Scientists manage to obtain clean and unlimited energy from the humidity of the air

Engineers from the University of Massachusetts Amherst, in the USA, report having managed to extract electricity from the humidity of the air, that is, from the water vapor found in the environment. “We are opening a door to harvest clean energy from nothing,” says Xiaomeng Liu, one of the authors of the study, published in the journal Advanced Materials.

As there is always humidity in our environment, whether at low or high levels, the team of experts highlights that this process of capturing energy could work 24 hours a day, seven days a week, since it would not have to wait for the optimal conditions of nature that do require other renewable energies, such as solar or wind.

An artificial cloud and an energy harvesting device

“The air contains an enormous amount of electricity,” Jun Yao, lead author of the study, said in a statement.

“Think of a cloud, which is nothing more than a mass of water droplets. Each of those droplets contains a charge, and when conditions are right, the cloud can produce lightning. However, we don’t know how to capture electricity from lightning in a reliable way,” he adds.

As a solution to that problem, Yao and his team developed a method to extract energy from water vapor that consists of a small-scale artificial cloud that produces electricity in a predictable and continuous way and, on the other hand, an energy harvesting device, called air gene.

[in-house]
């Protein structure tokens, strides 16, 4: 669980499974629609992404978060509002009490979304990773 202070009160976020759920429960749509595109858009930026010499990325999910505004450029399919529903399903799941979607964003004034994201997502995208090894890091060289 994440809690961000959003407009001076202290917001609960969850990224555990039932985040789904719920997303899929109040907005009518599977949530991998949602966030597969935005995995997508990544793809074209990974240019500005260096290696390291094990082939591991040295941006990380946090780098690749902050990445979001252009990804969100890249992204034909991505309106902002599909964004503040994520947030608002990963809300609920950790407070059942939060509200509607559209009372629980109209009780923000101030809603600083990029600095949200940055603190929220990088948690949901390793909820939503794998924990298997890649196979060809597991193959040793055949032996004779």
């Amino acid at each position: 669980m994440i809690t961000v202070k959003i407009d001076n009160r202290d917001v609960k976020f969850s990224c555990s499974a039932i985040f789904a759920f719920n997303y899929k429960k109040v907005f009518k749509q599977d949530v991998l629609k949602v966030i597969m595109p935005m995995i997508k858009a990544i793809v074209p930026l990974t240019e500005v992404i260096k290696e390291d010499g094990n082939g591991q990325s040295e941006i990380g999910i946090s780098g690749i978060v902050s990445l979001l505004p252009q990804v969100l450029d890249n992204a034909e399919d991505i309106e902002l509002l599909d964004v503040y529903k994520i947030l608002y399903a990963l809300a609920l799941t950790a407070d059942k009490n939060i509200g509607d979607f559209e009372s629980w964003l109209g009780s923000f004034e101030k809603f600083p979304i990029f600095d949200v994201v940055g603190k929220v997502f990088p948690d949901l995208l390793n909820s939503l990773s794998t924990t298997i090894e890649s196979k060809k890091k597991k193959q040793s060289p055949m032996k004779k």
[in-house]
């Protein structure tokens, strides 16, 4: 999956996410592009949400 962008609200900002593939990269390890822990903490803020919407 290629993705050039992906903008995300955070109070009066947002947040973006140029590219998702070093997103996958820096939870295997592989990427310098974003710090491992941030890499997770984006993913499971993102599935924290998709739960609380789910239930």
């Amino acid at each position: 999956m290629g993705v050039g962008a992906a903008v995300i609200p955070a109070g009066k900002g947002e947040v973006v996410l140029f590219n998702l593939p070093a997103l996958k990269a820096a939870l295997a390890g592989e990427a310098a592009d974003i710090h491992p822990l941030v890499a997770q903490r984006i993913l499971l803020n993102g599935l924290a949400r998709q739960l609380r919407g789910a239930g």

Air-gen, developed in 2020 by the same team of experts, is a thin film made of nanowires, which have been manufactured from the bacterium Geobacter sulphurreducens.

The device can collect energy from the environment, since its surface contains various napores (100 nanometers thick) that allow water vapor molecules to pass through and, inside, it generates the chemical conditions necessary to convert it into electricity.

Useful batteries for any scenario

According to scientists, the most interesting thing about Air-gen nanobatteries is that they could be designed from any material, which opens up endless possibilities.

“You could imagine energy harvesters made of one type of material for rainforest environments and another for more arid regions,” Yao says.

For now, University of Massachusetts engineers report, the Air-gen devices can power small electronics such as health monitors and smart watches. Its usefulness will soon be tested for cell phones.